Of all the cronies of the late Philippine dictator Ferdinand Marcos, Chinese-born tycoon Lucio Tan stands out as one of the most durable -- and for that reason remarkable.
In the two decades since Marcos fled into exile following the so-called People Power revolt in 1986, Tan has expanded a formidable empire in tobacco, beer, aviation and banking.
This makes Tan different from many associated with the Marcos era, whose empires faded away while his flourished.
And this despite losing some of his shareholdings to the government following the collapse of the Marcos regime.
Despite allegations of being given favorable treatment by Marcos, Tan has managed to get back most of what he lost in court battles spanning nearly two decades.
The 71-year-old businessman, who was born in Fujian Province, saw his latest victory on Dec. 7 when the Supreme Court lifted the government's sequestration of Allied Bank, which is controlled by Tan.
The Court declared null and void an order by the Presidential Commission on Good Government (PCGG) for the sequestration of Tan's shares in Allied Bank, Fortune Tobacco and Foremost Farms and Shareholdings Inc.
The commission is a government body tasked with recovering the allegedly ill-gotten wealth of the late president Marcos and his cronies.
Analysts and bank officials say the court's ruling now paves the way for a merger between Allied Bank and another Tan-controlled bank, Philippine National Bank (PNB).
"The merger will probably happen next year," PNB president Omar Tyrone Mier said, although he would not give any details or dates.
Tan set up Allied Bank in 1977 and while he only owns 13 percent personally, most of the remaining shares are held by close Tan allies. It has a market capitalization of 10 billion pesos (US$243 million).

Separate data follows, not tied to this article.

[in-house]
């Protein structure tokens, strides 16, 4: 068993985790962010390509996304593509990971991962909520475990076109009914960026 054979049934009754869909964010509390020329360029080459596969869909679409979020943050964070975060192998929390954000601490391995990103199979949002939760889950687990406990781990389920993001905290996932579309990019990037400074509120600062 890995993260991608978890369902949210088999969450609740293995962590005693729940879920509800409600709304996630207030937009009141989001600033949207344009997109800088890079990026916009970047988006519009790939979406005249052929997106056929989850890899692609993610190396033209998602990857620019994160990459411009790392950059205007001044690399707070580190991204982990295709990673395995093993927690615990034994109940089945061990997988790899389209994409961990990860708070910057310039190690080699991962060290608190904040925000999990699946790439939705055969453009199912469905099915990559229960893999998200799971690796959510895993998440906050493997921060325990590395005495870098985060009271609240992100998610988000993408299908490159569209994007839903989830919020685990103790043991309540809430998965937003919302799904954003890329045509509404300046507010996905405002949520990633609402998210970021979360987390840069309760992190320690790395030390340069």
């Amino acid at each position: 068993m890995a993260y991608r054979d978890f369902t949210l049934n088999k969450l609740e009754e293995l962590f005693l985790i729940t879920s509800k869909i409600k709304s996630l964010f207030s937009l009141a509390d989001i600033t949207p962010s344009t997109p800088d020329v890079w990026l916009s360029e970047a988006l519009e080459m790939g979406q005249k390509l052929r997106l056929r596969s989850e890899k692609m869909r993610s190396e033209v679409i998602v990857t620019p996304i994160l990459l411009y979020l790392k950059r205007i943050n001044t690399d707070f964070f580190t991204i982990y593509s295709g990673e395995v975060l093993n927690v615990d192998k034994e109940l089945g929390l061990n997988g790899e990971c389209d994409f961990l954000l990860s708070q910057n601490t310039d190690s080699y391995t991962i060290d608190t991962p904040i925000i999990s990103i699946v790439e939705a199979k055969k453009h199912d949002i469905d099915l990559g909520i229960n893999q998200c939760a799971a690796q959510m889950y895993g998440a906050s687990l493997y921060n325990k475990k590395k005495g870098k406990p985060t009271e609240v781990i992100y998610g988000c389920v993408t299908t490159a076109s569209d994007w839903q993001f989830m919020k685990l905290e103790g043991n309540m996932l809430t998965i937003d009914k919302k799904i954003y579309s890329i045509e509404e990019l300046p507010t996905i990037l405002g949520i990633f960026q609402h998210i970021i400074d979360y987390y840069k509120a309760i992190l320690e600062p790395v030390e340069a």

PNB, once a government bank and formerly the country's largest commercial bank, was set up 91 years ago and privatized in 1989.
Tan now owns 67 percent of the bank, with the remainder largely held by foreign fund managers.
It has a market capitalization of approximately 30 billion pesos, Mier said.
The PCGG says it will file a motion for reconsideration of the Supreme Court's decision, but Mier said it was a "long shot" that the ruling would be reversed.
"Even with a motion for reconsideration, the merger will still take place next year," Mier said.
"We will not give up Allied Bank," said PCGG commissioner Narciso Nario.
Even when PNB and Allied Bank are merged, the bank would still be only the fourth largest in the Philippines, but Mier said increasing the bank's size was necessary.
"In the banking industry, size matters. It means you have more muscle to expand your portfolio, your branches, your borrowing limit goes higher," he said.
PNB and Allied Bank bring different qualities to the merger, said James Lago, research chief of Westlink Global Equities Inc.
PNB has a recognizable brand name and an extensive network and background with the millions of Filipinos working overseas who use it to remit billions of dollars to their families back home.
Allied Bank, meanwhile, has the accounts of Tan's companies as well as extensive contacts with the Filipino-Chinese business community, who are a major player in the nation's retail, food processing and manufacturing sectors, Lago said.
But he said that "the merger of the different cultures of the two banks will take at least two years. There are two entrenched cultures there, especially at PNB."
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